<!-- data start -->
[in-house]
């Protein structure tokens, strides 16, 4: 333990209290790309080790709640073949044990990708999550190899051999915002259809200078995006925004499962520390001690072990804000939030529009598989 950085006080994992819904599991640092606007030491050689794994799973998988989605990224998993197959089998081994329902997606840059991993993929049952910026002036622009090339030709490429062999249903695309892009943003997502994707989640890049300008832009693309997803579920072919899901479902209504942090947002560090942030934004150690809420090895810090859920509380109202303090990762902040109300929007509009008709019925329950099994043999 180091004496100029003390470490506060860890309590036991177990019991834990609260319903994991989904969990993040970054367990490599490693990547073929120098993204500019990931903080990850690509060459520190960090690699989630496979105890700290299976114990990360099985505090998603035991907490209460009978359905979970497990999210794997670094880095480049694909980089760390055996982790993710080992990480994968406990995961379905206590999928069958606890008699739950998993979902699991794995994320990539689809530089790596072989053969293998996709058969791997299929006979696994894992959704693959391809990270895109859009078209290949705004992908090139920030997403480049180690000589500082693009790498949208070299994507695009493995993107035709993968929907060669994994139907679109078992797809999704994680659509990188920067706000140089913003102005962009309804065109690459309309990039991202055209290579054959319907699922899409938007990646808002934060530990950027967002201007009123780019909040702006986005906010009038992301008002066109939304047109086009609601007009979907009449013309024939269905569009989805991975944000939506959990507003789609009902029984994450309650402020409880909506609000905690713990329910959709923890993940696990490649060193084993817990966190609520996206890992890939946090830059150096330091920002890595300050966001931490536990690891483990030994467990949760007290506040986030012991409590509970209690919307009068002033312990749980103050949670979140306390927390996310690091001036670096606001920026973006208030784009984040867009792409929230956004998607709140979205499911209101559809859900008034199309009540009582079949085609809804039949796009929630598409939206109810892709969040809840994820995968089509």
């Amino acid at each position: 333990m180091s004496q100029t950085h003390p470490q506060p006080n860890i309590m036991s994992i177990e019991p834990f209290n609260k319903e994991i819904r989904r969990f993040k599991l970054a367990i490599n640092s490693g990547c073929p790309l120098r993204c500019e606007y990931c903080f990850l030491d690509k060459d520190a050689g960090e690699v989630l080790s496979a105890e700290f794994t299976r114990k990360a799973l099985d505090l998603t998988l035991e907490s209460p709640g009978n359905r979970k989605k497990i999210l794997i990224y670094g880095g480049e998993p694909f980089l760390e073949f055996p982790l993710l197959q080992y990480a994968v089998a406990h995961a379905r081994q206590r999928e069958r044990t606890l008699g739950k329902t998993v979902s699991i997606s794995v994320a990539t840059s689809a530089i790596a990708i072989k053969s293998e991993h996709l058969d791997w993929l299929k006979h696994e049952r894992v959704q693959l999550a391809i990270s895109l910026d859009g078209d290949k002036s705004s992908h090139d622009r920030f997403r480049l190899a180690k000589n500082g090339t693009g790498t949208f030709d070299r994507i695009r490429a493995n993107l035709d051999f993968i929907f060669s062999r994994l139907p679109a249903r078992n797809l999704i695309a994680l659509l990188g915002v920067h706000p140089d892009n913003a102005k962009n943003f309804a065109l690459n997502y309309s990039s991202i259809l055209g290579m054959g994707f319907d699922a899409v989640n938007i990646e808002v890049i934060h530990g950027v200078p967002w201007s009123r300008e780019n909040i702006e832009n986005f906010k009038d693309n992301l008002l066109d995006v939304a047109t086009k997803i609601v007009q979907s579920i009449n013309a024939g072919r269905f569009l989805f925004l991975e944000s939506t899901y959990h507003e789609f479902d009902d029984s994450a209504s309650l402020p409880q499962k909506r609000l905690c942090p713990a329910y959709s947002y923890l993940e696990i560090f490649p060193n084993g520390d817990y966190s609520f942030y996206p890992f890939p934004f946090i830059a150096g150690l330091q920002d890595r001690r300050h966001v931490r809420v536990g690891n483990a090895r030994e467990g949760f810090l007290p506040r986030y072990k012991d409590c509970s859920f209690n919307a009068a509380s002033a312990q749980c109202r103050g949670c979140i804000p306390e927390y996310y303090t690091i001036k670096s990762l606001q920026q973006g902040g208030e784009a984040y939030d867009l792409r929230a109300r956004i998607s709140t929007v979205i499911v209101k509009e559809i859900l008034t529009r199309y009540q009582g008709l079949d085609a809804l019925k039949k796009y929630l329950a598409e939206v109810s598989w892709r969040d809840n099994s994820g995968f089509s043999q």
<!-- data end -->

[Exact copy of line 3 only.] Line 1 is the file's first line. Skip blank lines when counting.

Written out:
């Amino acid at each position: 333990m180091s004496q100029t950085h003390p470490q506060p006080n860890i309590m036991s994992i177990e019991p834990f209290n609260k319903e994991i819904r989904r969990f993040k599991l970054a367990i490599n640092s490693g990547c073929p790309l120098r993204c500019e606007y990931c903080f990850l030491d690509k060459d520190a050689g960090e690699v989630l080790s496979a105890e700290f794994t299976r114990k990360a799973l099985d505090l998603t998988l035991e907490s209460p709640g009978n359905r979970k989605k497990i999210l794997i990224y670094g880095g480049e998993p694909f980089l760390e073949f055996p982790l993710l197959q080992y990480a994968v089998a406990h995961a379905r081994q206590r999928e069958r044990t606890l008699g739950k329902t998993v979902s699991i997606s794995v994320a990539t840059s689809a530089i790596a990708i072989k053969s293998e991993h996709l058969d791997w993929l299929k006979h696994e049952r894992v959704q693959l999550a391809i990270s895109l910026d859009g078209d290949k002036s705004s992908h090139d622009r920030f997403r480049l190899a180690k000589n500082g090339t693009g790498t949208f030709d070299r994507i695009r490429a493995n993107l035709d051999f993968i929907f060669s062999r994994l139907p679109a249903r078992n797809l999704i695309a994680l659509l990188g915002v920067h706000p140089d892009n913003a102005k962009n943003f309804a065109l690459n997502y309309s990039s991202i259809l055209g290579m054959g994707f319907d699922a899409v989640n938007i990646e808002v890049i934060h530990g950027v200078p967002w201007s009123r300008e780019n909040i702006e832009n986005f906010k009038d693309n992301l008002l066109d995006v939304a047109t086009k997803i609601v007009q979907s579920i009449n013309a024939g072919r269905f569009l989805f925004l991975e944000s939506t899901y959990h507003e789609f479902d009902d029984s994450a209504s309650l402020p409880q499962k909506r609000l905690c942090p713990a329910y959709s947002y923890l993940e696990i560090f490649p060193n084993g520390d817990y966190s609520f942030y996206p890992f890939p934004f946090i830059a150096g150690l330091q920002d890595r001690r300050h966001v931490r809420v536990g690891n483990a090895r030994e467990g949760f810090l007290p506040r986030y072990k012991d409590c509970s859920f209690n919307a009068a509380s002033a312990q749980c109202r103050g949670c979140i804000p306390e927390y996310y303090t690091i001036k670096s990762l606001q920026q973006g902040g208030e784009a984040y939030d867009l792409r929230a109300r956004i998607s709140t929007v979205i499911v209101k509009e559809i859900l008034t529009r199309y009540q009582g008709l079949d085609a809804l019925k039949k796009y929630l329950a598409e939206v109810s598989w892709r969040d809840n099994s994820g995968f089509s043999q």